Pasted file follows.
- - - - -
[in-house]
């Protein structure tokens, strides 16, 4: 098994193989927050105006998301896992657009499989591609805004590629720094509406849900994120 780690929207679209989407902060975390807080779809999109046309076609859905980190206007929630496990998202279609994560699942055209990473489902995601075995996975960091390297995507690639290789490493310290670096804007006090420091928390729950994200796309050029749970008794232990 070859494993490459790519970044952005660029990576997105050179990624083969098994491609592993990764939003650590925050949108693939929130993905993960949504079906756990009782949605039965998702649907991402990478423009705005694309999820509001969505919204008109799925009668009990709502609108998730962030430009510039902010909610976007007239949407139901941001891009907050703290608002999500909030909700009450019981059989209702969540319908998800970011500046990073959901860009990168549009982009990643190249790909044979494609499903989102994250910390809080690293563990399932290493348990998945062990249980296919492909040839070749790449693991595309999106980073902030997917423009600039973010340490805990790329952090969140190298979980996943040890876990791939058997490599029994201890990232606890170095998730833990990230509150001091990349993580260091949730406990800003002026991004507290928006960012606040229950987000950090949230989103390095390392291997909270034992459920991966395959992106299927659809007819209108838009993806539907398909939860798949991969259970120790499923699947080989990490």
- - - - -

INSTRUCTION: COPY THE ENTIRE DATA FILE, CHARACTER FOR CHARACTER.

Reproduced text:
[in-house]
């Protein structure tokens, strides 16, 4: 098994193989927050105006998301896992657009499989591609805004590629720094509406849900994120 780690929207679209989407902060975390807080779809999109046309076609859905980190206007929630496990998202279609994560699942055209990473489902995601075995996975960091390297995507690639290789490493310290670096804007006090420091928390729950994200796309050029749970008794232990 070859494993490459790519970044952005660029990576997105050179990624083969098994491609592993990764939003650590925050949108693939929130993905993960949504079906756990009782949605039965998702649907991402990478423009705005694309999820509001969505919204008109799925009668009990709502609108998730962030430009510039902010909610976007007239949407139901941001891009907050703290608002999500909030909700009450019981059989209702969540319908998800970011500046990073959901860009990168549009982009990643190249790909044979494609499903989102994250910390809080690293563990399932290493348990998945062990249980296919492909040839070749790449693991595309999106980073902030997917423009600039973010340490805990790329952090969140190298979980996943040890876990791939058997490599029994201890990232606890170095998730833990990230509150001091990349993580260091949730406990800003002026991004507290928006960012606040229950987000950090949230989103390095390392291997909270034992459920991966395959992106299927659809007819209108838009993806539907398909939860798949991969259970120790499923699947080989990490």